Just a few months before Bevill began his journey with NASA, the Challenger accident occurred, taking the lives of all seven crewmembers in January 1986. Bevill joined the Solid Motor Branch at Marshall as teams across the agency worked to understand the cause of the accident. It was a fast-paced environment, and Bevill had to learn quickly about the solid rocket boosters.

“It was a surreal experience, but I was privileged to work with those people. We were figuring out tough lessons together and working toward a common goal,” Bevill recalls.

Those tough lessons provided Bevill with tremendous hands-on experience related to the solid rocket booster hardware that would not only shape his career, but, later, the SLS rocket. The five-segment solid rocket boosters that provide more than 75% of thrust for SLS to go to the Moon are based on the same four-segment design that powered 135 shuttle missions to low Earth orbit. His experience from his time with the shuttle led him to deputy chief engineer for the SLS Boosters Office.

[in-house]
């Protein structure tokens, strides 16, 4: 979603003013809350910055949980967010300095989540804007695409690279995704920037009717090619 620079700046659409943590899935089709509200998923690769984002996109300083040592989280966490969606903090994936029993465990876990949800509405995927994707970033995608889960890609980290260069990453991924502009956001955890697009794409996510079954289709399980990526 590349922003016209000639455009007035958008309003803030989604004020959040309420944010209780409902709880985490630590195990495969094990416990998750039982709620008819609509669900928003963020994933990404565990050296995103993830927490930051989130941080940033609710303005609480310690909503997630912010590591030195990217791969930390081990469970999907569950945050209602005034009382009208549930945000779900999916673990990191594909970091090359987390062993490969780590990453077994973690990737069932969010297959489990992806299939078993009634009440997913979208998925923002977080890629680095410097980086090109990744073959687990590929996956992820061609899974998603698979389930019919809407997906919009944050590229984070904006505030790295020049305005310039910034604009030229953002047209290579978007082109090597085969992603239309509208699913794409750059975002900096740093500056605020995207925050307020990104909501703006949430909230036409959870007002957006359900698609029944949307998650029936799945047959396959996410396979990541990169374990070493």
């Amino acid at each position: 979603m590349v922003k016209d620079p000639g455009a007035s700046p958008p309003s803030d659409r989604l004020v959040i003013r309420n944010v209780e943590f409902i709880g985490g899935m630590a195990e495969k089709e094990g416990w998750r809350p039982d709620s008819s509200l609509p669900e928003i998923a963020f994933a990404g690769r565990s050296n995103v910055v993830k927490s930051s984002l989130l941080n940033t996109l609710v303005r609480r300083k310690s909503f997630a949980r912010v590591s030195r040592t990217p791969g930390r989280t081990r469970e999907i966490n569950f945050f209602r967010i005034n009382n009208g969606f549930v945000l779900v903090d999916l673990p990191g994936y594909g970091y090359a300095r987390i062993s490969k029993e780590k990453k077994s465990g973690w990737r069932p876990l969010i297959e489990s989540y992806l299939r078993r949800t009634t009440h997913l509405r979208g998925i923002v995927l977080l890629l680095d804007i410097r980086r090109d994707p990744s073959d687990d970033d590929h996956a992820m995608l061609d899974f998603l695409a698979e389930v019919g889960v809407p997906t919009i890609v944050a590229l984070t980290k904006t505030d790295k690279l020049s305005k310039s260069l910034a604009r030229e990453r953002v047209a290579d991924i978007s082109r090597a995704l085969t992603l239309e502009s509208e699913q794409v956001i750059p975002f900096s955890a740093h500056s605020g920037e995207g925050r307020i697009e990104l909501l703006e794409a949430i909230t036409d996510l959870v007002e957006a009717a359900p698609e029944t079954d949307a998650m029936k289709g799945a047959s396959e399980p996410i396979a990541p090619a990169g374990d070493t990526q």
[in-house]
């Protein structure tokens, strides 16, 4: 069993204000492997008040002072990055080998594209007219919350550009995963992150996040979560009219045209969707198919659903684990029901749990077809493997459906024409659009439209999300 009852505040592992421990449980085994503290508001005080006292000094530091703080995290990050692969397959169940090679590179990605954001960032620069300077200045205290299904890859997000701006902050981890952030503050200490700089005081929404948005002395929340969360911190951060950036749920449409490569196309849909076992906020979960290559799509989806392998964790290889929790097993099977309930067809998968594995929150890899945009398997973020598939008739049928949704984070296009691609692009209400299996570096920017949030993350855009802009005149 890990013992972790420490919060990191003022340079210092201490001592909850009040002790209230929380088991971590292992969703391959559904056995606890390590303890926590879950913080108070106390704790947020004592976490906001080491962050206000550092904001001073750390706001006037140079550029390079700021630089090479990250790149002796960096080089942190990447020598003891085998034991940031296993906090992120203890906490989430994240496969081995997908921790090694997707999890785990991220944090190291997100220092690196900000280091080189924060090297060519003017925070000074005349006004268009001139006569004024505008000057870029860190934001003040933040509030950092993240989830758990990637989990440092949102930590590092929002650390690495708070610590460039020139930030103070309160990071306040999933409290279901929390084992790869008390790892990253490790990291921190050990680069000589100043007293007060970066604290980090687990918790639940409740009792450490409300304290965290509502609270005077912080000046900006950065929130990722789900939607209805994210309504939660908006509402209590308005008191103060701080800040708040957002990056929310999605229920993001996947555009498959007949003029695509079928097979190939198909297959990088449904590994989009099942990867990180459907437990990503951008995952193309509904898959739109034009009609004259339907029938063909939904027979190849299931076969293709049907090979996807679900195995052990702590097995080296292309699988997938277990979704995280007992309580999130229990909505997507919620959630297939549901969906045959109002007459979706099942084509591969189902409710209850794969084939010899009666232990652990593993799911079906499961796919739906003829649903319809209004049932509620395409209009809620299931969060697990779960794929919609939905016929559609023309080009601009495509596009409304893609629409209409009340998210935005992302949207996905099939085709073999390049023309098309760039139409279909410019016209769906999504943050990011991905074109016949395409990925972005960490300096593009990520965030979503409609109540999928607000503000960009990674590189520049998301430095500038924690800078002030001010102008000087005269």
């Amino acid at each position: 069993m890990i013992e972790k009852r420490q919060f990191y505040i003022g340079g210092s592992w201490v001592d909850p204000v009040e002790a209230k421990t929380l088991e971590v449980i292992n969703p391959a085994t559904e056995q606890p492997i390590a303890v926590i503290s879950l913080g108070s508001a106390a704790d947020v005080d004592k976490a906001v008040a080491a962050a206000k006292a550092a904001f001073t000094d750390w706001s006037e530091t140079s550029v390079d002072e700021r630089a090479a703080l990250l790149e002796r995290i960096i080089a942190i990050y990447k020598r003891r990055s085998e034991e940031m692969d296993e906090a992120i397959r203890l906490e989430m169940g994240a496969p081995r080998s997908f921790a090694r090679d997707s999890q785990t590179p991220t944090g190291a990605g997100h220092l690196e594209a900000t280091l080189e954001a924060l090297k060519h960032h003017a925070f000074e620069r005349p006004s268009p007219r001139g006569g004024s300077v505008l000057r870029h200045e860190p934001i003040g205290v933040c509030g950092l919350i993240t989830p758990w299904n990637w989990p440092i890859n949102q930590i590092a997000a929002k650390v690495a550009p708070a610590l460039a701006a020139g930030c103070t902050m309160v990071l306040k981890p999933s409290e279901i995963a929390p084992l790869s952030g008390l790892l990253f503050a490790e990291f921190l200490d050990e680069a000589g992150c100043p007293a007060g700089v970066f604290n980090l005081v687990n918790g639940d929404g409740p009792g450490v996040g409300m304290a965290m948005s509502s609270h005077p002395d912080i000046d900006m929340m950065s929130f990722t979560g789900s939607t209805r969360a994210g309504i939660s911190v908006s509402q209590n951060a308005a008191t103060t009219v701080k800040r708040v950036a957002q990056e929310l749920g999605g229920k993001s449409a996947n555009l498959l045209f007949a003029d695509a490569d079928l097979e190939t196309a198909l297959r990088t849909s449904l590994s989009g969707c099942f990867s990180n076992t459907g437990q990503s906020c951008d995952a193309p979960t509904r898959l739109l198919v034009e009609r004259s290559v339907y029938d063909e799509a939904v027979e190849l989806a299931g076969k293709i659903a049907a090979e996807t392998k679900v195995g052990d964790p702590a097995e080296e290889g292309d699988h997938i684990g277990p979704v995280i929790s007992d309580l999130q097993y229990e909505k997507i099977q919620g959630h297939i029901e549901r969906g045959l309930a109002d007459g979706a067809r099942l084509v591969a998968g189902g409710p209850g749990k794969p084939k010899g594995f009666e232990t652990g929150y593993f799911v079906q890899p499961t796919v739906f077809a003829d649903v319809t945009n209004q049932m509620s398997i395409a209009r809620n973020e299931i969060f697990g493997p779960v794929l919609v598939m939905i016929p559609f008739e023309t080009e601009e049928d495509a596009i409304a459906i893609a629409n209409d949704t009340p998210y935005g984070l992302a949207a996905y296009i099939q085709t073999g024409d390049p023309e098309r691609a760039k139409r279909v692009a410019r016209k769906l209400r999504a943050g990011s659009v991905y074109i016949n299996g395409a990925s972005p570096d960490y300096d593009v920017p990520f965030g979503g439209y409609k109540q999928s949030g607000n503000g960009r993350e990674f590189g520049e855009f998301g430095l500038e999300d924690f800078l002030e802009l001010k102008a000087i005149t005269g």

Just as for Artemis I, Bevill will be standing by and serving as the “assistant coach” for Artemis II as the SLS rocket, once again, takes flight and sends the first crewed Artemis mission around the Moon. “SLS has been the crowning jewel of my career, and I consider myself blessed to be a part of NASA’s history,” Bevill said.

SLS is part of NASA’s backbone for deep space exploration, along with the Orion spacecraft, advanced spacesuits and rovers, the Gateway in orbit around the Moon, and commercial human landing systems. SLS is the only rocket that can send Orion, astronauts, and supplies to the Moon in a single launch.

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NASA selected 12 finalist teams to compete in the next round of the Human Lander Challenge (HuLC) competition. In 2023, NASA invited undergraduate and graduate students from accredited colleges and universities in the United States to propose innovative solutions to manage the lunar dust a spacecraft stirs up when landing on the Moon.